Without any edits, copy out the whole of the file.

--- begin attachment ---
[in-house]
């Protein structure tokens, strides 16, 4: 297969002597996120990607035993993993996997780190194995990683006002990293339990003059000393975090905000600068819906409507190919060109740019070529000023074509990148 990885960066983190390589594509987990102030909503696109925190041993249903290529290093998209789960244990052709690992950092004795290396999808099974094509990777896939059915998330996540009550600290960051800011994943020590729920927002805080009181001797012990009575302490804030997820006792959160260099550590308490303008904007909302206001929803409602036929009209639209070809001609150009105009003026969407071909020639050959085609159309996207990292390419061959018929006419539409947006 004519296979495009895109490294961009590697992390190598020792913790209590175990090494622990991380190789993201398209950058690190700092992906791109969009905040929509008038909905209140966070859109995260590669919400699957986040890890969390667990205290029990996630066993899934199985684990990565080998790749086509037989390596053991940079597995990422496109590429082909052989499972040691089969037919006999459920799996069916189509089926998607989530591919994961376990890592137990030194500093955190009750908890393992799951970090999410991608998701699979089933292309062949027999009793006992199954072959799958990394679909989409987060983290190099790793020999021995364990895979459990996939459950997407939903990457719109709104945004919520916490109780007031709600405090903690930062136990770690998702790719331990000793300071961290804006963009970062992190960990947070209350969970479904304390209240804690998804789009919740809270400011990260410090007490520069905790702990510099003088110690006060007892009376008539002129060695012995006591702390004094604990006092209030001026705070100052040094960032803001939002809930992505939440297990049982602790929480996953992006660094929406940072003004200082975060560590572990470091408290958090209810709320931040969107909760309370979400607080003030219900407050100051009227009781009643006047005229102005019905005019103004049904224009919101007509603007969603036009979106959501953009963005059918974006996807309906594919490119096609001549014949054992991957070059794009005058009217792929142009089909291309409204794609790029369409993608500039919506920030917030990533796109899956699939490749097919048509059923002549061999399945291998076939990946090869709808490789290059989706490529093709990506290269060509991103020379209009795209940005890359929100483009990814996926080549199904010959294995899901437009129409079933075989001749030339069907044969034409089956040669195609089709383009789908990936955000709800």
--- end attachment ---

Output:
[in-house]
């Protein structure tokens, strides 16, 4: 297969002597996120990607035993993993996997780190194995990683006002990293339990003059000393975090905000600068819906409507190919060109740019070529000023074509990148 990885960066983190390589594509987990102030909503696109925190041993249903290529290093998209789960244990052709690992950092004795290396999808099974094509990777896939059915998330996540009550600290960051800011994943020590729920927002805080009181001797012990009575302490804030997820006792959160260099550590308490303008904007909302206001929803409602036929009209639209070809001609150009105009003026969407071909020639050959085609159309996207990292390419061959018929006419539409947006 004519296979495009895109490294961009590697992390190598020792913790209590175990090494622990991380190789993201398209950058690190700092992906791109969009905040929509008038909905209140966070859109995260590669919400699957986040890890969390667990205290029990996630066993899934199985684990990565080998790749086509037989390596053991940079597995990422496109590429082909052989499972040691089969037919006999459920799996069916189509089926998607989530591919994961376990890592137990030194500093955190009750908890393992799951970090999410991608998701699979089933292309062949027999009793006992199954072959799958990394679909989409987060983290190099790793020999021995364990895979459990996939459950997407939903990457719109709104945004919520916490109780007031709600405090903690930062136990770690998702790719331990000793300071961290804006963009970062992190960990947070209350969970479904304390209240804690998804789009919740809270400011990260410090007490520069905790702990510099003088110690006060007892009376008539002129060695012995006591702390004094604990006092209030001026705070100052040094960032803001939002809930992505939440297990049982602790929480996953992006660094929406940072003004200082975060560590572990470091408290958090209810709320931040969107909760309370979400607080003030219900407050100051009227009781009643006047005229102005019905005019103004049904224009919101007509603007969603036009979106959501953009963005059918974006996807309906594919490119096609001549014949054992991957070059794009005058009217792929142009089909291309409204794609790029369409993608500039919506920030917030990533796109899956699939490749097919048509059923002549061999399945291998076939990946090869709808490789290059989706490529093709990506290269060509991103020379209009795209940005890359929100483009990814996926080549199904010959294995899901437009129409079933075989001749030339069907044969034409089956040669195609089709383009789908990936955000709800």